With Mount Congreve Gardens only a few minutes away from us we are spoiled by the display of magnolias we can see there yet always delight in the handful of specimens in our own garden. We have been fortunate that frosts have not hit the blossom this year and the flowering of the magnolias seems to be as good as has ever been seen here. Magnolia x loebneri ‘Leonard Messel’ always gives the first and an outstanding display each year despite my heavy pruning to lift the lower branches. Magnolia stellata follows quickly, though ‘Rosea King’ was slow this year. Magnolia soulangeana follows with one tree open and others to follow – ‘Rasperry Ice’, ‘Heaven Scent’, ‘Yellow River’ and ‘Yellow Lantern’ and a few other later performers but they are for another day/blog.

When you click on a photograph to view in larget format, the name will appear underneath:

Ireland has a wonderful tradition of daffodil breeding which continues strongly to this day. Our climate and soil suit daffodils perfectly and it is no surprise that almost every garden will have a selection and it is common to see roadsides planted with drifts of daffodils each March. Here is a selection from our garden:

There was a time when I baulked at any attempt to grow trilliums in the garden. They were only available as dry plants, were quite expensive and were very slow to establish and then slow again, extremely slow, to flower and bulk up in number. That was enough to discourage me but I was given a piece by a friend from his garden and it simply romped away as did similar pieces received from kind friends who had them growing well so that they have now become a favourite plant here for their ease of cultivation, the wonderful display they give and the generosity with which they now self-seed in the garden – I planted out over 80 garden seedlings of Trillium albidum two years ago and most are coming into flower at the moment. Trillium chloropetalum is leading the show at the moment with several species yet to come into flower. None of the yellow forms of T. chloropetalum are open yet but all are in bud so something else special to look forward to.

Finally, it is just the beginning of the primula season with the first of the season opening:

Wherever you are, Happy Gardening!


12 thoughts on “It’s All Happening Now!

  1. Exquisite plants, Paddy. Your season seems quite a bit more advanced than mine. I particularly love the narcissus varieties. Such vivid colours.

    Liked by 1 person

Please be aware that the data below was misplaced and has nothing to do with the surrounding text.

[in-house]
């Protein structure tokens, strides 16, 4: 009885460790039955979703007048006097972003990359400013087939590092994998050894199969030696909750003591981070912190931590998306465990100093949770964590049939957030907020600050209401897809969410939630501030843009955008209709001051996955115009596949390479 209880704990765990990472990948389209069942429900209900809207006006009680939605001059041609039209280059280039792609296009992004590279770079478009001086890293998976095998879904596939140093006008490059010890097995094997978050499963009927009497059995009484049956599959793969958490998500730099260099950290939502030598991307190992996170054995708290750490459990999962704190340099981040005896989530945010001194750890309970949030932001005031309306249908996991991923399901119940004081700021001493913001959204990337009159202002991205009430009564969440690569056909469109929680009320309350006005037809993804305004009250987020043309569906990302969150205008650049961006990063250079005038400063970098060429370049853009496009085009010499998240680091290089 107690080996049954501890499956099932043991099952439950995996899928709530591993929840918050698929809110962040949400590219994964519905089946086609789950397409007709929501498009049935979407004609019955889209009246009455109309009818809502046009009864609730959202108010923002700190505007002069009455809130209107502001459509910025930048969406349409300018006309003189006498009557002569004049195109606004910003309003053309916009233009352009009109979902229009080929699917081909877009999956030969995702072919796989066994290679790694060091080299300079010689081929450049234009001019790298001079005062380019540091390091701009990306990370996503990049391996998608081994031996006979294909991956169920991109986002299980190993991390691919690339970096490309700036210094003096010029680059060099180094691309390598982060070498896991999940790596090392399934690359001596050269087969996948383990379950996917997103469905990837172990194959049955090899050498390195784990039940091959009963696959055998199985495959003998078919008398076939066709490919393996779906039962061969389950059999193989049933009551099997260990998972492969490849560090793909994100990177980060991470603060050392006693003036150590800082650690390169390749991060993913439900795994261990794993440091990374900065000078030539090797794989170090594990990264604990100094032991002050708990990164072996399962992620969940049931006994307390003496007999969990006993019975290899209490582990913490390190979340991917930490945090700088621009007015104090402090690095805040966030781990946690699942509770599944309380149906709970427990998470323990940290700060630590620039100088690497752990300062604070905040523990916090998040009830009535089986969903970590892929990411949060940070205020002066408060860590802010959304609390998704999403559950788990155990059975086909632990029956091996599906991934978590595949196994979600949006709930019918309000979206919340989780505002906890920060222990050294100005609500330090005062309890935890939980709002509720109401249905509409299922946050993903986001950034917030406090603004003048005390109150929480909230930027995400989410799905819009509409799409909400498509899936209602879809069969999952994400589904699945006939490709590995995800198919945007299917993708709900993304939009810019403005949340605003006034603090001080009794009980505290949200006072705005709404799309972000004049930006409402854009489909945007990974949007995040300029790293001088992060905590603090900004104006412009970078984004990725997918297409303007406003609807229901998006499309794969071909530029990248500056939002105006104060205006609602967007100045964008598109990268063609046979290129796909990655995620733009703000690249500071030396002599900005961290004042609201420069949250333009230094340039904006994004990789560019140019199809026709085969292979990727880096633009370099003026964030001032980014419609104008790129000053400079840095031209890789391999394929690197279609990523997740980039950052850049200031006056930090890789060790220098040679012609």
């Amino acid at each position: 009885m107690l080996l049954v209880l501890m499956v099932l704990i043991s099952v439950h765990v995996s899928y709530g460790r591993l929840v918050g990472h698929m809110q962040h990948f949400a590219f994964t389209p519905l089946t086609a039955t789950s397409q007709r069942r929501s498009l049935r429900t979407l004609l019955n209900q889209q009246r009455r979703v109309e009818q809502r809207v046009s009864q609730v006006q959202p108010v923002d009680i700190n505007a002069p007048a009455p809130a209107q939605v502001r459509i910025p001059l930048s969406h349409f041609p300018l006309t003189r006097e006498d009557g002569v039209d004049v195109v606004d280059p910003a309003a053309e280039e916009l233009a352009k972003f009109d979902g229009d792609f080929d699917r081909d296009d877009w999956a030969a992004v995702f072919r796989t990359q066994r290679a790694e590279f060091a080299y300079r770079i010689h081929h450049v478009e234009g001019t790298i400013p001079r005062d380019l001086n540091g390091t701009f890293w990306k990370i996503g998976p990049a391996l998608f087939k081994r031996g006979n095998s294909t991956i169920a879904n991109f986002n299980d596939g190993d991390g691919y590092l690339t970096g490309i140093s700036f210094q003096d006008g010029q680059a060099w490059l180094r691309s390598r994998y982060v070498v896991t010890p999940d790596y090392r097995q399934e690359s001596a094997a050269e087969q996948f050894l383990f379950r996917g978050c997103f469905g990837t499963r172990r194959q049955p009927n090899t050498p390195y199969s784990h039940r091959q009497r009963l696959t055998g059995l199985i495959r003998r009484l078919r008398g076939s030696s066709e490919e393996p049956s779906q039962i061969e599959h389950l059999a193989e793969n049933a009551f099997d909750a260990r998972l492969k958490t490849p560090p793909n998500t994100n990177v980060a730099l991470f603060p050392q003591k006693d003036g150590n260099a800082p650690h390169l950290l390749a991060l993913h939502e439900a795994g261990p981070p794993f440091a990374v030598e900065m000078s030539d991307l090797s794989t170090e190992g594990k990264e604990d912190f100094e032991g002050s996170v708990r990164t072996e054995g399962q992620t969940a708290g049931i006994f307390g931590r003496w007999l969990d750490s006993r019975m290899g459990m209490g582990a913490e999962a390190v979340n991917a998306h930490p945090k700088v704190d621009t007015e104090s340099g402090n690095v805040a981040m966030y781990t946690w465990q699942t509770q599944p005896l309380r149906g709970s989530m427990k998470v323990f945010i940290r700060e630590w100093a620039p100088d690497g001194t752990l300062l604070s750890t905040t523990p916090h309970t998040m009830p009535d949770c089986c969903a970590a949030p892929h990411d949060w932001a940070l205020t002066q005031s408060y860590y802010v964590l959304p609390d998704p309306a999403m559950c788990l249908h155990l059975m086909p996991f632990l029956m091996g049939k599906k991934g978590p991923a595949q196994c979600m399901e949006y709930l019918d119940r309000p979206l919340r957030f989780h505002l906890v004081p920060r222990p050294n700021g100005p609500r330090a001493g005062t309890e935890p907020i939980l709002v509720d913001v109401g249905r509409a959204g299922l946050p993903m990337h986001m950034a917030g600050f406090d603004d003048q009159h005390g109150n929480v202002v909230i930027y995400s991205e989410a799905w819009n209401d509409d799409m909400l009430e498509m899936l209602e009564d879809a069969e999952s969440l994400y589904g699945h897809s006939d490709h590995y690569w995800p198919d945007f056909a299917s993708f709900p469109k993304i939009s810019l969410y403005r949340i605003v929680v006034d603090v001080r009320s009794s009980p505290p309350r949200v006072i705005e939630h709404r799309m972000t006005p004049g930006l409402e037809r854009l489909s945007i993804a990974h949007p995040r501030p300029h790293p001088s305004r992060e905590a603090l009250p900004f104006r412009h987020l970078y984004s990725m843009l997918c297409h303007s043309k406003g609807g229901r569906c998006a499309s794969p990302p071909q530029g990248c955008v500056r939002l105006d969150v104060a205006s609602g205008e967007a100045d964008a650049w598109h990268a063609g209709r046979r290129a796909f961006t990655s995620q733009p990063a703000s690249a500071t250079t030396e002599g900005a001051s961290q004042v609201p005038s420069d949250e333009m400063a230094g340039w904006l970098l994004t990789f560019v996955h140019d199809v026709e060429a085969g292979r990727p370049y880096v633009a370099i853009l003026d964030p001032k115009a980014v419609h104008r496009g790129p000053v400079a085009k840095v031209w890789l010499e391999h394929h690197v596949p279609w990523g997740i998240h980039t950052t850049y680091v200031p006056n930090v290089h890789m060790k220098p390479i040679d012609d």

1. We rarely have snow here – none this year – and frosts are light so growth can continue over the winter though slowly – I have had snowdrops (galanthus) in flower right through our winter, October until now. When the warm days arrive growth moves along at a pace.

      Liked by 1 person

      1. Your gardens are impressive! I dabble in gardening but our summers have become so hot and humid lately that I’ve cut way back. I was in Ireland in the 1980’s and don’t remember seeing many flowers, but it was Sept….and rainy….practically every day for 3 weeks. Next time I’ll chose spring. I did some ancestral-research, but my ancestors came from Leitrim County and all the tourist places kept saying no one goes to Leitrim County! Barren countryside, lots of rocks, and it was foggy too.

        Liked by 1 person

      2. Yes, Leitrim is not at the top of places to visit in Ireland. A pity to have a holiday with so much rain.


    1. LOL The trilliums are looking well at the moment with other species to come into flower yet. I’ve become very fond of them over the last few years and am making efforts to build up the numbers of the ones I am growing. T. chloropetalum, T. albidum and T. kurabayashi all grow very very well with me, bulking up and self-seeding generously while others are in smaller numbers.


  2. Love the Trillium albidum Paddy. What kind of soil do you have if you don’t mind my asking. Photography is stunning as ever. Whose your gardener……..

    Liked by 1 person

    1. Yes, Trillium albidum is doing very well for us, self-seeding and bulking up well. The soil here is a rich loam which is slightly acidic. The gardener here? I am the Undergardener and my wife the Headgardener!


Leave a Reply

Fill in your details below or click an icon to log in: Logo

You are commenting using your account. Log Out /  Change )

Facebook photo

You are commenting using your Facebook account. Log Out /  Change )

Connecting to %s